Advertising, the Uneasy Persuasion: Its Dubious Impact on American Society

By Michael Schudson | Go to book overview
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with people who can influence me, lead me to change my view, and reorganize my understanding of the world?)

If a society's civic leaders and the people who elect them want a public policy to help make commercial activity serve human values and democratic institutions, then it will have to reconcile the absence of clear answers to how and by how much symbols "work" with the need to act in the world. Political choices in this realm, as in others, depend on values and priorities that social science can usefully inform but will not now, or ever, be able to decide.

Jube Shiver Jr., "Firms Split on Value of Bowl Ads," Los Angeles Times, Jan. 18, 1985, sec. IV, p. 1; and Ronald Alsop, "Study of Olympics Ads Casts Doubts on Value of Campaigns," Wall Street Journal, Dec. 6, 1984, p. 33.
T. J. Jackson Lears, review of Advertising, the Uneasy Persuasion, Wilson Quarterly 9 ( Spring 1985):42-43.
See Michael Jacobson, George Hacker, and Robert Atkins, The Booze Merchants: The Inebriating of America ( Washington, D.C.: Center for Science in the Public Interest, 1983) for documentation of the industry's efforts to target new drinkers. Data on population and sales trends comes from U. S. Bureau of the Census, Statistical Abstract of the United States 1985, 105th ed., ( Washington, D.C.: U. S. Government Printing Office, 1984).
The empirical evidence that exposure to advertising influences drinking behavior among teenagers comes from the studies of Charles Atkin and his colleagues. See, for instance, Charles Atkin, John Hocking, and Martin Block, "Teenage Drinking: Does Advertising Make a Difference?" Journal of Communication 34 ( Spring 1984): 157-167. Atkin, et. al. find that high exposure to advertising (as self-reported by high school students in a survey) is significantly related to high alcohol consumption (also self-reported) for beer and liquor but not for wine. Advertising exposure appears more closely associated with liquor drinking than is peer influence, but peer influence is more strongly associated with beer drinking than advertising exposure. These differences are interesting and suggest, again, how hard it is to come to across-the-board conclusions about the influence of advertising on consumption. Atkin and his colleagues make a good argument that the causal relationship in their correlations runs from advertising to consumption--that advertising encourages consumption rather than frequent drinking behavior leading to greater exposure to advertising. I suspect, however, that frequent drinkers remember alcohol ads they see more readily than nondrinkers or occasional drinkers--if I am right, this could confound the Atkin findings.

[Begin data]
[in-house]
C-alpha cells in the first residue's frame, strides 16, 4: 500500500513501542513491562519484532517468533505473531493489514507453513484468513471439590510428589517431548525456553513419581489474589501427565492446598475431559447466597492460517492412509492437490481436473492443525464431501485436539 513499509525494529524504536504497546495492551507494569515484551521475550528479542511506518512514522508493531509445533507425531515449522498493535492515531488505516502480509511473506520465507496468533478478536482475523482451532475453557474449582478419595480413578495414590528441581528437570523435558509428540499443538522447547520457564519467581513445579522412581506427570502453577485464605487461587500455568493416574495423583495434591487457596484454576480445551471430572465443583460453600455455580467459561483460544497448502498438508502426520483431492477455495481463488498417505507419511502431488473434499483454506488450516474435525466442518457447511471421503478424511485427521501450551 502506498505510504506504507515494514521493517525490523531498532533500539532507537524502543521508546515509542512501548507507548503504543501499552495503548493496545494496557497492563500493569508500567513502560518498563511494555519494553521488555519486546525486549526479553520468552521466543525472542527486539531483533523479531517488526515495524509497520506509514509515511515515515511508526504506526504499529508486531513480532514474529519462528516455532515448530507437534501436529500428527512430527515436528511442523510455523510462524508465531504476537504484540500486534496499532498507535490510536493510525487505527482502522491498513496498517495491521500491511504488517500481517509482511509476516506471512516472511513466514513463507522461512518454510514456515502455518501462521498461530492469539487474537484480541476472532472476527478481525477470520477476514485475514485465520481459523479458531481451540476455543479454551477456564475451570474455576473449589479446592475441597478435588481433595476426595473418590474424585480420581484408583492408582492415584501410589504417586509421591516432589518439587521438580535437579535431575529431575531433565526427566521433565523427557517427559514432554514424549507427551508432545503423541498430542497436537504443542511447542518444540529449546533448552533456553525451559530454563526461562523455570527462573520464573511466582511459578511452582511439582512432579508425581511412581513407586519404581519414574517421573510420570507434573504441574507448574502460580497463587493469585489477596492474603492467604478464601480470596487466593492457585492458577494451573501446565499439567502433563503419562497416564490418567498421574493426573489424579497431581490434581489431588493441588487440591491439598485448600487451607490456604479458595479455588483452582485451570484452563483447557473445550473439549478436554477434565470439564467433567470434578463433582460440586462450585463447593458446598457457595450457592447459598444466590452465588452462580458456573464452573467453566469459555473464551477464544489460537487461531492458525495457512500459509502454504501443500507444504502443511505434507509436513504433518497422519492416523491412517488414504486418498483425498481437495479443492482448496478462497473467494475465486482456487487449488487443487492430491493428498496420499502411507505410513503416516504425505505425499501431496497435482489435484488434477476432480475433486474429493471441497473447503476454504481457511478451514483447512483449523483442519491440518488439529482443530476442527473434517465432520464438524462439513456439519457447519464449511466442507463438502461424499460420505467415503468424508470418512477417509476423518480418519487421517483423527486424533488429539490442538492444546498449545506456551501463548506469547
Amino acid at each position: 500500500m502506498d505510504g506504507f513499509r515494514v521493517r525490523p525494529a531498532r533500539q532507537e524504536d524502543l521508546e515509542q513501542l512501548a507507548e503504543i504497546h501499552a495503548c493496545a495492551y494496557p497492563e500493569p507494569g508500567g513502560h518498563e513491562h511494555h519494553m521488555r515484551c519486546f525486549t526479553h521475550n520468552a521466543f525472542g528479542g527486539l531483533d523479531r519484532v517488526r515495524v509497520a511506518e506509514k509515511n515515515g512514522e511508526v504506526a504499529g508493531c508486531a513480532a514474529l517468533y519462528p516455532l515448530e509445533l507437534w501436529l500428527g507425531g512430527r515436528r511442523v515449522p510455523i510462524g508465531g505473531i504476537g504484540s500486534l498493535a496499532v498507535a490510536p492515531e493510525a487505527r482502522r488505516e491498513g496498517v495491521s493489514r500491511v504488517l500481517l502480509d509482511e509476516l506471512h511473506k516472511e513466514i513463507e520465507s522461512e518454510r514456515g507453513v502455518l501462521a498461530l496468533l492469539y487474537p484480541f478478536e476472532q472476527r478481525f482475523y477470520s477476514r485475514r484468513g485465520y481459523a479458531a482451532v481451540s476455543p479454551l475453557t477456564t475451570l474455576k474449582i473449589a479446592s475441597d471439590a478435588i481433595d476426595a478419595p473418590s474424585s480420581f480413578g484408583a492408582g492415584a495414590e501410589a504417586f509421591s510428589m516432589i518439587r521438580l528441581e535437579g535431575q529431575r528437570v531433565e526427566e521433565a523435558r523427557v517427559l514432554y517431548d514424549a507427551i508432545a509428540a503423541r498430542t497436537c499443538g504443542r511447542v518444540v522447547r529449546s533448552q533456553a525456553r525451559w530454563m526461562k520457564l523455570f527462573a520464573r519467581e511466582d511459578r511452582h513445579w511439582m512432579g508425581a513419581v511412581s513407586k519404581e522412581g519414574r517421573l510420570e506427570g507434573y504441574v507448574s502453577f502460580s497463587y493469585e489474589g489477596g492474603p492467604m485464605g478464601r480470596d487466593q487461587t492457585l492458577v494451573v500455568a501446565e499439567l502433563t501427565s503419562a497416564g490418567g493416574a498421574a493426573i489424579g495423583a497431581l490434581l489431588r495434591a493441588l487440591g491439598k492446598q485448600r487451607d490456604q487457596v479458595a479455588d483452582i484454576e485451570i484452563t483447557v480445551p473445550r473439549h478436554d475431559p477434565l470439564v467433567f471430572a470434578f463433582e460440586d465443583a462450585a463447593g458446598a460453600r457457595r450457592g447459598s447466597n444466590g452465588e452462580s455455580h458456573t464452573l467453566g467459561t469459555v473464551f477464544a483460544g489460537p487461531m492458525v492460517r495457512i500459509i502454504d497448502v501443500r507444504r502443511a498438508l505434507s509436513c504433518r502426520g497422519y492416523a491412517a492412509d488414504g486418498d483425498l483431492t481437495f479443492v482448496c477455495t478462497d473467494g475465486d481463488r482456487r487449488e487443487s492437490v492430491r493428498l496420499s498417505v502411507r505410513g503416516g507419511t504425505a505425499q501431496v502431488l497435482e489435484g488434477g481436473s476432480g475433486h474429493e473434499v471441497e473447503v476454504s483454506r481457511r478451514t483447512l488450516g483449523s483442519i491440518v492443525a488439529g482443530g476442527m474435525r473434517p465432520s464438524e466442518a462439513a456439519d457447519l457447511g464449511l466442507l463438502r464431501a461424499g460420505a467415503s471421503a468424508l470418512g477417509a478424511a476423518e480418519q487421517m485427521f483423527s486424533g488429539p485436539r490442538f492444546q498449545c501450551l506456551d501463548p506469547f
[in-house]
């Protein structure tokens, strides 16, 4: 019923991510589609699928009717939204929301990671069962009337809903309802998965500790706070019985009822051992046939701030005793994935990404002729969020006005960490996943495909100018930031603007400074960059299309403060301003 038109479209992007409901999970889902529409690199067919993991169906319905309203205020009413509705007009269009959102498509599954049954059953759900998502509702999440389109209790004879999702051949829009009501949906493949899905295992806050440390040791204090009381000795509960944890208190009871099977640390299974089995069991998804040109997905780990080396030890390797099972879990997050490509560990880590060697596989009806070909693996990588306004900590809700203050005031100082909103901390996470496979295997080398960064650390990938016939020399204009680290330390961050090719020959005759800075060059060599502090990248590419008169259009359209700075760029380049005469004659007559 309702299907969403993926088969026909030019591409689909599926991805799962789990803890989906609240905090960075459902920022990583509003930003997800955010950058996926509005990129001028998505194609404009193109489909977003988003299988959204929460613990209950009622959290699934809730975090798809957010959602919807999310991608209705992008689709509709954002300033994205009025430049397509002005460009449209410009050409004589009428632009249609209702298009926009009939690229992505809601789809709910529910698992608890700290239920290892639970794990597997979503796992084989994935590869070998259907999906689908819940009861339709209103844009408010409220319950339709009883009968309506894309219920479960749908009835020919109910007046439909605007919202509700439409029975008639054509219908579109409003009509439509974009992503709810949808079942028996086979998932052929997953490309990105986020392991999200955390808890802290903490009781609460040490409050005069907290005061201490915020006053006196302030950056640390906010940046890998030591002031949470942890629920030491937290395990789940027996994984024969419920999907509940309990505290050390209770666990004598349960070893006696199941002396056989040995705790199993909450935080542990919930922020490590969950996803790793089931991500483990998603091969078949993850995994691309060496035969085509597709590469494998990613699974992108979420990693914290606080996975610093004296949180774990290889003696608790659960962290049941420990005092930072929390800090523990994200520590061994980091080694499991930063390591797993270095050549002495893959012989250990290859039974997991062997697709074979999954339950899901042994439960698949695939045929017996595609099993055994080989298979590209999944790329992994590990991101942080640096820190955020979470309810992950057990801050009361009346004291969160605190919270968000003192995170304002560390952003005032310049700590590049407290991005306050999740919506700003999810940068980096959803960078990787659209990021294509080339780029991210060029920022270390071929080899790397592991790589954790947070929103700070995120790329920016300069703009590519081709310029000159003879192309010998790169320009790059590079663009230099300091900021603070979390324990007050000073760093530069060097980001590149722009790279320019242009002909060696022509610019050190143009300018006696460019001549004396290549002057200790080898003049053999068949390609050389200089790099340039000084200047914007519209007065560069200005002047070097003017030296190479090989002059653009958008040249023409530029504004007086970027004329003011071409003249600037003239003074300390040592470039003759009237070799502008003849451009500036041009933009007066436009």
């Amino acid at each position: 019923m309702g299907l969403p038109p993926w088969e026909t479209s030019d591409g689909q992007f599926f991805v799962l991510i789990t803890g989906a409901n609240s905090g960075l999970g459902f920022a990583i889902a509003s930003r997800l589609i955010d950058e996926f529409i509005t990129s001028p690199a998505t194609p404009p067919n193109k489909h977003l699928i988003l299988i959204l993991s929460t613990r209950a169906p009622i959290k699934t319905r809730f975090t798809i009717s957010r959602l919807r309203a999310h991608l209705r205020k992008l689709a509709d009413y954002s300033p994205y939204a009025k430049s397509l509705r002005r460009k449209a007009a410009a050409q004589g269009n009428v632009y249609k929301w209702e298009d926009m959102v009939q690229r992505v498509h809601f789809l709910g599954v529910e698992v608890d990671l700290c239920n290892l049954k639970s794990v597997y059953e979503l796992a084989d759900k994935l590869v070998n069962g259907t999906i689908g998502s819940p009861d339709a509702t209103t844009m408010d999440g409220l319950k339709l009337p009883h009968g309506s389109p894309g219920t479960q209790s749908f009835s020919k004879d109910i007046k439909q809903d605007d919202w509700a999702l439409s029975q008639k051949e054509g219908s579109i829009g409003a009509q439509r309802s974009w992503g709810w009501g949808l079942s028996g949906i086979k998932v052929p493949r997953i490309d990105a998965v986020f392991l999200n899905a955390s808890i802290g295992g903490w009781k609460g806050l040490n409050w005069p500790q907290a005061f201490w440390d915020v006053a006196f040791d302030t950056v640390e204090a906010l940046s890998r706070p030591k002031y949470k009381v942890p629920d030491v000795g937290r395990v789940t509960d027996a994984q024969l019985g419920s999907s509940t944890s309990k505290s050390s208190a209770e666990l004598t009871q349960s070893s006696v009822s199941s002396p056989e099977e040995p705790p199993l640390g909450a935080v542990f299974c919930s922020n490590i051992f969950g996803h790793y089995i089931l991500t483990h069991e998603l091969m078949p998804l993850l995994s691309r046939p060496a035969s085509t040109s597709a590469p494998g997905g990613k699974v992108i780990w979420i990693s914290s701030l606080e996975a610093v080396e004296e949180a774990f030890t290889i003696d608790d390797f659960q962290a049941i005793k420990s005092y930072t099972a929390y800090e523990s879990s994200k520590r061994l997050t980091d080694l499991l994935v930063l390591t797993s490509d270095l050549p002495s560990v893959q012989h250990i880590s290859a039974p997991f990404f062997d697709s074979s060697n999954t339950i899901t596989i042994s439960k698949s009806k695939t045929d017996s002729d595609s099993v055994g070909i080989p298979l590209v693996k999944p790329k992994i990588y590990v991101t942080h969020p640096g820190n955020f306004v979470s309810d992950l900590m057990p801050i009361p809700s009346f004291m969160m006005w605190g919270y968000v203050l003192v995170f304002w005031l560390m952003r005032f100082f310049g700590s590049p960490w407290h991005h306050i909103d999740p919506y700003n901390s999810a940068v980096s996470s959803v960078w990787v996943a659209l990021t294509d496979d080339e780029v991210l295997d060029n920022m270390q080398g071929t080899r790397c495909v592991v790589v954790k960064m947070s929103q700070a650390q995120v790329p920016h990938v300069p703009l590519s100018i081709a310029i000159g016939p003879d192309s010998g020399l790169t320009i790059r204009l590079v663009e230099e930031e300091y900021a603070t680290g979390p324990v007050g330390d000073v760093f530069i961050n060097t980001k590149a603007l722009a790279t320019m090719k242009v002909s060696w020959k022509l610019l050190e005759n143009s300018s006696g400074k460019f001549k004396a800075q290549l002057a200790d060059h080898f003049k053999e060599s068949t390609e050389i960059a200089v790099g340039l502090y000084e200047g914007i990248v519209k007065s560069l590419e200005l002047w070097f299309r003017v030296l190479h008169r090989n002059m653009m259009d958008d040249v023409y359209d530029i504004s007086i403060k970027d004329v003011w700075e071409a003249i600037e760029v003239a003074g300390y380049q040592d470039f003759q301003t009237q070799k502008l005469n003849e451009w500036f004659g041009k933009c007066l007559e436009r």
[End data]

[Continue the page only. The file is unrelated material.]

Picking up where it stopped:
The legal argument that children or youths should be treated as a special group is summarized in FTC Staff Report on Television Advertising to Children


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